After having no luck with getting a suitable wheelchair from the NHS Wheelchair Services, I spent a lot of time researching manual wheelchairs online. As much as I despised using a wheelchair at the time, I knew I couldn’t put it off any longer and spend the rest of my life in my house! I was overwhelmed by the endless options, but I finally decided that I liked the look of the Quickie Xenon. To get more information on this wheelchair, I went onto Sunrise Medical and requested a call back. The next day someone from the company got in touch to chat about my needs, the intended purpose and whether or not they thought this wheelchair was right for me. They also answered any questions I had and provided me with more information, such as cost and where I could go to try out a Quickie Xenon. Much to my surprise there is a mobility equipment supplier called Alton Aids very close to my home, which had a huge variety of devices in store for me to see. I was able to try out the wheelchair to see if I liked it, if I felt comfortable in it and if I could safely maneuver myself. My carer also tried pushing me around to get a feel for the wheelchair. We then checked if the wheelchair fit in my car and that my carer could safely get it in and out on my behalf. I did try out a few other wheelchairs, but for me the Xenon came out on top. We then spent some time working out the measurements for my wheelchair and discussing the endless options I had in terms of seat cushions, back rests, footplates, side supports etc. This was something that was very important to me as I needed a frame that perfectly fits my body whilst also meeting my needs. I have a Matrix, Flo-Tech Lite seat cushion and my back rest covers two thirds of my spine. Although the backrest is adjustable in height and angle, both of which are easy to alter and something I frequently tweak depending on my pain. I also opted to have a bar going across the back of my wheelchair, making my backrest more rigid and supportive. The bar simply unclicks and neatly hangs alongside the frame when folded. I have recently put a Clip Buddy, by Dream Baby onto this bar, which was originally designed to go on a child’s stroller. This carabiner style clip has come in very handy when I’ve had lots of shopping, as you can simply clip a bag onto it and it neatly hangs out of the way. The handlebars I opted to get put on my wheelchair are quite small and neat, but there were a LOT of options! My carer has no problems pushing my wheelchair with these handlebars and finds the rubber grips on them very useful. I can also hang my backpack onto the handlebars and it doesn’t get in the way when someone is pushing me. I opted for no sidebars so I could comfortably self-propel a short distance, but I typically depend on a carer to push me. Not only does this option mean I can independently maneuver my wheelchair, which is very handy in restaurants/theatres etc., but it also encourages me to sit up straight as opposed to slouching and leaning on one of the side bars.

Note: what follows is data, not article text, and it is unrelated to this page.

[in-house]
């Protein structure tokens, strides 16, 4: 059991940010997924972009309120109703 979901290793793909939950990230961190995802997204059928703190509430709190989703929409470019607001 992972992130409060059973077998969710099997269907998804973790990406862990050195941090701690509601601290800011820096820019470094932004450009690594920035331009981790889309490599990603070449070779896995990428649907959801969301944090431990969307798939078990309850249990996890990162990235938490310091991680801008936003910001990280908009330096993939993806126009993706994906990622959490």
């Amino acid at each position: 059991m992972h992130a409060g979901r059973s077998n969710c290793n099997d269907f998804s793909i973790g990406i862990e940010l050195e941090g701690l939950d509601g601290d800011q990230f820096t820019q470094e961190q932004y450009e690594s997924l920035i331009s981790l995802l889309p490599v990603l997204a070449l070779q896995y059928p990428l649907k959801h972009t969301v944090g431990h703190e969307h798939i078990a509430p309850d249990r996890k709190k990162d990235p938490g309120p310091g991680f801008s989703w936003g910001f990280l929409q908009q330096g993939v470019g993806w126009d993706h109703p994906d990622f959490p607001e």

I initially had the Carbotecture Forks attached to my front caster wheels, however I quickly swapped them to Frogs Legs. These suspension forks provide me with a lot more comfort as they absorb some of the vibrations and shocks that naturally occur when sitting in a wheelchair. Without these forks and caster wheels I could only sit in my wheelchair for a short period of time as my pain levels would quickly rise. In addition to the Frogs Legs, I opted for the 12 spoke Spinergy Wheels as I think they have a sleek appearance in comparison to the 18 spoke version. I also have one anti-tip bar attached to my wheelchair to increase stability and lower my chances of tipping over backwards. On the other side I opted for slightly different tipper that allows my carer to safely tip my chair when going up or down a small step/curb.